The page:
1. What is Counseling and Psychological Services (CPS)?
CPS provides fast access to clinical services. First you have a conversation with a mental health professional via phone and then you schedule an in-person appointment that is booked for a day soon after your phone conversation.
If your circumstances are urgent (make sure you voice the urgency of your situation to the psychological services phone assistant), you will be connected with a counselor right away or other immediate provisions will be made for your care. If you are having an acute psychiatric emergency, you may go directly to Counseling and Psychological Services without an appointment during the scheduled clinical hours. These are Monday - Thursday, 8:00 a.m. - 6:30 p.m and Friday, 8:00 a.m. - 4:30 p.m.
2. How do I make an appointment?
- Call (212) 854-2878
- There are also walk-in hours that you don’t need an appointment for. These are hosted in different residence hall offices.
- For assistance after hours, call (212) 854-9797 or go directly to St. Luke’s-Roosevelt Hospital Emergency Room at 113th Street and Amsterdam Avenue, (212) 523-3347.
3. Why do they make me speak to someone on the phone first?
There are a limited number of therapists and psychiatrists and a limited number of hours in the day. Some space in each day must be set aside for emergency cases that need to be seen right away. To ensure that the most acute cases are seen right away, a phone screening is used to assess how urgent your situation is. If your situation is not dire, your appointment may be made for a few days later to allow other, possibly dangerous, cases to be seen that day.
4. When are walk-in hours?
Walk-ins are hosted in various residence halls around campus at different times. Click here for the times.
5. Who works at CPS? Are they doctors?
Psychologists, psychiatrists and social workers work at CPS. You will be seen by someone who is qualified to handle your situation. All psychologists have PhDs, all psychiatrists have MDs and all social workers have a masters in social work.
You can look at the biography, background, and qualifications of each staff member of CPS here.
6. Is there a limit on sessions at CPS?
No, there is no limit. While CPS, like most college and university counseling centers, is oriented toward crisis intervention and brief psychotherapy, clinicians at CPS do not work under the constraint of an arbitrary number of sessions. Rather, the goal upon meeting with a student is to collaborate in developing a plan as to how best to address that individual’s needs and concerns. If it seems that those needs can be met in a relatively brief period of time, CPS undertakes to work with the student at CPS. If it is clear from the outset that a student wants or requires an open-ended or highly intensive treatment program, CPS may recommend off-campus services sooner rather than later, so as not to create unnecessary delay in helping the student access the appropriate kind of care. Most of the students CPS sees are able to get the help they need in a relatively brief period of time; consequently CPS is able to meet the needs of the majority of students without referral to outside resources.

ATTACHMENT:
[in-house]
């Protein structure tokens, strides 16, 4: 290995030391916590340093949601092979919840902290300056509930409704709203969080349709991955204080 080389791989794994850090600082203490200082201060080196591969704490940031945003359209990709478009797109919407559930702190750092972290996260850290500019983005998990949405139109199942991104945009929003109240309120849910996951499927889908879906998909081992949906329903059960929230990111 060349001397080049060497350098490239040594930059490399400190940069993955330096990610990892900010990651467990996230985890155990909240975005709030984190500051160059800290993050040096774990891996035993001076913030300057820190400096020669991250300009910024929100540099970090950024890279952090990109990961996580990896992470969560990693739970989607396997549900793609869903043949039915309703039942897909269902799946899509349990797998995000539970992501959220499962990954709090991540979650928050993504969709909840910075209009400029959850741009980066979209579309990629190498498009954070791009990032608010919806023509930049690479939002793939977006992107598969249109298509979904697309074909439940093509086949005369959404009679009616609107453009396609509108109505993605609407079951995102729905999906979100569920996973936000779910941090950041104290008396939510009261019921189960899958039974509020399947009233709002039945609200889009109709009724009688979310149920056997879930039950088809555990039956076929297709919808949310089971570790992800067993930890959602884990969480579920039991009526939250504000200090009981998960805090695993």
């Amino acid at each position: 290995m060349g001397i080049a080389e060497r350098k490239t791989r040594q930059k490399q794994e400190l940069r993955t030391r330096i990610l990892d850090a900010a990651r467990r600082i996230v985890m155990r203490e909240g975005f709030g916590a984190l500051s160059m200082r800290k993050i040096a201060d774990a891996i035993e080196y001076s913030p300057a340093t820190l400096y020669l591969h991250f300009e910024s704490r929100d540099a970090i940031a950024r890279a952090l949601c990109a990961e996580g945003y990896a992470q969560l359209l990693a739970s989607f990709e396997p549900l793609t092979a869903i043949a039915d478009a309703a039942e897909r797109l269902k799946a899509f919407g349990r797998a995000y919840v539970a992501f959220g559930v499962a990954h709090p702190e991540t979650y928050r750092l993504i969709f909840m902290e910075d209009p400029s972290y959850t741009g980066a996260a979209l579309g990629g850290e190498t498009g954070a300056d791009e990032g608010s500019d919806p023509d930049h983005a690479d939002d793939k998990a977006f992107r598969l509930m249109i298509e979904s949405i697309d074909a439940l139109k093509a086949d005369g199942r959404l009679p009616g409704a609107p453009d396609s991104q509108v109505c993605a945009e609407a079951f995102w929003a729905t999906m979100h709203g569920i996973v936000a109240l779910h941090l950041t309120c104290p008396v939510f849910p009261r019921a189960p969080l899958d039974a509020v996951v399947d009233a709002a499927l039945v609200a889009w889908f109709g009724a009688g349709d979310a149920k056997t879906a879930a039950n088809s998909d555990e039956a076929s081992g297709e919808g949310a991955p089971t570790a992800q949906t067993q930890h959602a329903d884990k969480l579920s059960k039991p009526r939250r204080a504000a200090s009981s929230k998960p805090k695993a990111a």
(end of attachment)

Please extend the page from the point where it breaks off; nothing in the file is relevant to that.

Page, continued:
Students who would like periodic assistance during their years at Columbia are welcome to return to CPS from time to time for a cluster of counseling sessions to tackle new concerns. Students can easily be seen intermittently; it is only those students who want and/or need long-term continuous therapy or who require specialized care (e.g., treatment for a serious substance use disorder, an eating disorder program; a DBT program; intensive psychodynamic therapy) who are typically referred off campus.
7. Why can’t all psychological/psychiatric services be provided by CPS?
Counseling centers that are successful in reaching out to the student body are inevitably very busy places, given the many stresses and strains of university life everywhere. CPS sees approximately 4500 students each year. In order to remain accessible to so many students, even as well-resourced a center as CPS is, it cannot provide unlimited care.
8. How do referrals work?
To assist students with referrals, CPS maintains a large network of qualified therapists and treatment facilities that accept the Columbia Student Health insurance (Aetna Student Health) because the majority of Columbia students are covered by this plan. For those students covered by other insurance companies, CPS clinicians will review in-network lists of providers who accept the student’s plan and identify those, if any, who are in the referral network.
Depending on a student’s particular circumstances, CPS will frequently arrange a phone call or schedule a meeting to discuss how well a referral is working. In every instance, CPS invites students to get back in touch if a referral is not to their liking; since there is a great deal of personal chemistry involved in therapy. Despite CPS’s best efforts, it is inevitable that from time to time the “fit” between a student and counselor will prove disappointing. CPS is glad to assist with alternative referrals when this occurs.
9. How does CPS know the referral therapists and treatment centers are qualified?
CPS periodically undertakes quality assurance studies by asking for student feedback. Several months after students begin treatment off campus, CPS contacts them to get their feedback. While checking in shortly after referral is important, it only tells CPS whether the initial “match” is promising. CPS wants to insure that students are benefiting from the counseling they receive off campus as it unfolds over time.
10. What if I don’t like my therapist/psychiatrist at CPS?
Students who don’t feel there is a good fit with their CPS counselor can request a change. CPS wants to succeed in helping, so it’s important you feel comfortable with your counselor.